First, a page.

My name is Susan Kistler and I am AEA’s Executive Director. I contribute each Saturday’s aea365 post. Many years ago I taught survey and instrument design at the University of Minnesota, and survey methodology is an issue near and dear to my heart. Thus, this week, I want to share a few resources from the American Association of Public Opinion Research (AAPOR), an organization dedicated to public opinion and survey research. Their website is a good place to start if you have a question about developing and deploying an evaluation survey.
Rad Resource: AAPOR’s Standard Definitions report details how to calculate response rates for random dial telephone surveys, in-person household surveys, mail surveys, and internet surveys. It is essential reading for those conducting rigorous surveys.
Lessons Learned: AAPOR’s Standard Definitions provides a common language for talking about survey response rate, including differentiating among the following:
- Response rates – The number of complete interviews with reporting units divided by the number of eligible reporting units in the sample. The report provides six definitions of response rates, ranging from the definition that yields the lowest rate to the definition that yields the highest rate, depending on how partial interviews are considered and how cases of unknown eligibility are handled.
- Cooperation rates – The proportion of all cases interviewed of all eligible units ever contacted. The report provides four definitions of cooperation rates, ranging from a minimum or lowest rate, to a maximum or highest rate.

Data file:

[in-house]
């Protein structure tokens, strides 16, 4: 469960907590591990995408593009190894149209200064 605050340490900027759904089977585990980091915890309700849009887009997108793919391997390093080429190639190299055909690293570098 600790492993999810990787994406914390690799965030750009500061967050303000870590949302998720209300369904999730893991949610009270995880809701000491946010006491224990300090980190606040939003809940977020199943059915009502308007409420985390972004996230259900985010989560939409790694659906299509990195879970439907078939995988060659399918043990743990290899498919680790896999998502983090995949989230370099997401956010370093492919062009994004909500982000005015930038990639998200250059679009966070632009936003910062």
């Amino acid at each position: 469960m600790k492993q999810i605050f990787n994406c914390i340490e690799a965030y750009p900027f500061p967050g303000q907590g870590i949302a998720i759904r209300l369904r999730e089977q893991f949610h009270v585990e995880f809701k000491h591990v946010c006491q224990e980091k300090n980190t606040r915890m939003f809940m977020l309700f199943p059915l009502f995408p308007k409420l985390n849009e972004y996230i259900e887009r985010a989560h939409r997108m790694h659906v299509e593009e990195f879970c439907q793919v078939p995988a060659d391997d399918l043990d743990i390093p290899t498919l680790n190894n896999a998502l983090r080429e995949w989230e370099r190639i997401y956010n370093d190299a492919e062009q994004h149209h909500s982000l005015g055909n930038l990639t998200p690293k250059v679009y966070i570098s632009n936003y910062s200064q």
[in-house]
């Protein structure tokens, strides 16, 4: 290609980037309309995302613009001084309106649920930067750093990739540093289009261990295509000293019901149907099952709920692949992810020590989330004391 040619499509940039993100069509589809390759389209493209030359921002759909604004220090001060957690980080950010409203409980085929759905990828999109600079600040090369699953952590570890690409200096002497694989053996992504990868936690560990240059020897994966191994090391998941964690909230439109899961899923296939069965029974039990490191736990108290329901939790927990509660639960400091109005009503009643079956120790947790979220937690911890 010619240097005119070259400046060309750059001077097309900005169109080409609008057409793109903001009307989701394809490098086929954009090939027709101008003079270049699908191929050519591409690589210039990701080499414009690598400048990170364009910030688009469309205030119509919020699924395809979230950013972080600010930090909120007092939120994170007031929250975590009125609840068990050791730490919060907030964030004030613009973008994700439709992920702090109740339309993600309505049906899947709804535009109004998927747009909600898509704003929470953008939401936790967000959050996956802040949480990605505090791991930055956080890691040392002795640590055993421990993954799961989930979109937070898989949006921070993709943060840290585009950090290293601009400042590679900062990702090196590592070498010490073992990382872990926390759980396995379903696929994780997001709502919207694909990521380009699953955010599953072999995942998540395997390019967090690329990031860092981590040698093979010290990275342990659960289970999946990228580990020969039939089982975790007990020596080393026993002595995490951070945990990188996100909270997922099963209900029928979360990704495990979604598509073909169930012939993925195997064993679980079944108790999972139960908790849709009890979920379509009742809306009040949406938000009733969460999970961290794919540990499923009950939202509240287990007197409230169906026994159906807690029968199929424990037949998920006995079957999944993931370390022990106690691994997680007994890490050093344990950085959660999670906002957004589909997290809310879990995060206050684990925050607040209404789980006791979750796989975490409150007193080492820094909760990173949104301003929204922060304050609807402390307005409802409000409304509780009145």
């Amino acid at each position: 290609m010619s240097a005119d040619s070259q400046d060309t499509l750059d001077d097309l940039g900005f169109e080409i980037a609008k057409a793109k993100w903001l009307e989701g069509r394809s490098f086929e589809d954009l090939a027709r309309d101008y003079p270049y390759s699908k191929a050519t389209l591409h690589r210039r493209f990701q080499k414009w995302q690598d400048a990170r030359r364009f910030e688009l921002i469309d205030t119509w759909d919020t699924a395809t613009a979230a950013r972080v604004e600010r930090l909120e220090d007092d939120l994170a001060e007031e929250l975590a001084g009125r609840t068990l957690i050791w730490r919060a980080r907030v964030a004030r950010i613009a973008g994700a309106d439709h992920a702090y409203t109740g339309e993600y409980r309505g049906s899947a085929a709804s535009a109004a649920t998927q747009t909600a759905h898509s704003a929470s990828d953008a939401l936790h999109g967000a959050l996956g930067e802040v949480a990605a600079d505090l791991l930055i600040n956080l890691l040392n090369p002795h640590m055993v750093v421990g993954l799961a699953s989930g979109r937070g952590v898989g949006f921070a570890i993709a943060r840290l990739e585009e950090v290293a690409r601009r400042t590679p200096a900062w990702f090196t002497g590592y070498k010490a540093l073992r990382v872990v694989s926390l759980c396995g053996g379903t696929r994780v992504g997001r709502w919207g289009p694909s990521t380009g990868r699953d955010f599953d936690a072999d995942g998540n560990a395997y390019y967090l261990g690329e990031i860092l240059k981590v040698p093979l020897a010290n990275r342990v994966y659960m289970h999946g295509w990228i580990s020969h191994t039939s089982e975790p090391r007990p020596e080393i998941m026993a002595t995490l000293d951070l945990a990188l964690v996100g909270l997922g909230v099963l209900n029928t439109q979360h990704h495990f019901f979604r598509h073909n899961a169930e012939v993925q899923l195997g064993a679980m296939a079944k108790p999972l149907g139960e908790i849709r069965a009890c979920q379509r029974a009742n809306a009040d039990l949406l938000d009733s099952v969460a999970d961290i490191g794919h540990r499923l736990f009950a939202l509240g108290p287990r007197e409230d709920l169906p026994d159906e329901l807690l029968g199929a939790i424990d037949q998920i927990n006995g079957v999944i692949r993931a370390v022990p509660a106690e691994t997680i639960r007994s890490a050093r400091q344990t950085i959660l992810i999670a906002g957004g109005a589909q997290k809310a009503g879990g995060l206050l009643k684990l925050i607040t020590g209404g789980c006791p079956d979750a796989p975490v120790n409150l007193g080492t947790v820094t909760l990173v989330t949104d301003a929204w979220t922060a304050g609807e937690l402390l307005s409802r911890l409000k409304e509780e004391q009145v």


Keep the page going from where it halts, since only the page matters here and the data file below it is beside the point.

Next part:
- Refusal rates – The proportion of all cases in which a housing unit or the respondent refuses to be interviewed, or breaks-off an interview, of all potentially eligible cases. The report provides three definitions of refusal rates, which differ in the way they treat dispositions of cases of unknown eligibility.
- Contact rates – The proportion of all cases in which some responsible housing unit member was reached. The report provides three definitions of contact rates.
Rad Resource: AAPOR’s Response Rate Calculator is an Excel spreadsheet with the categories pre-identified from the Standard Definitions and with the needed formulas entered. It simplifies the job of translating the Standard Definitions from paper to practice.
Rad Resource: AAPOR’s Survey Disclosure Checklist details the minimum disclosure requirements when reporting survey results to the public.
Rad Resource: AAPOR recommends the Survey Random Sample Size Calculator from custominsight.com and includes details on good samples versus bad samples, margin of sampling error, and weighting on its What is a Random Sample page.
Thank you to AAPOR for so generously sharing publicly these – and so many other – resources.
The above represents my own opinions and not necessarily those of AEA.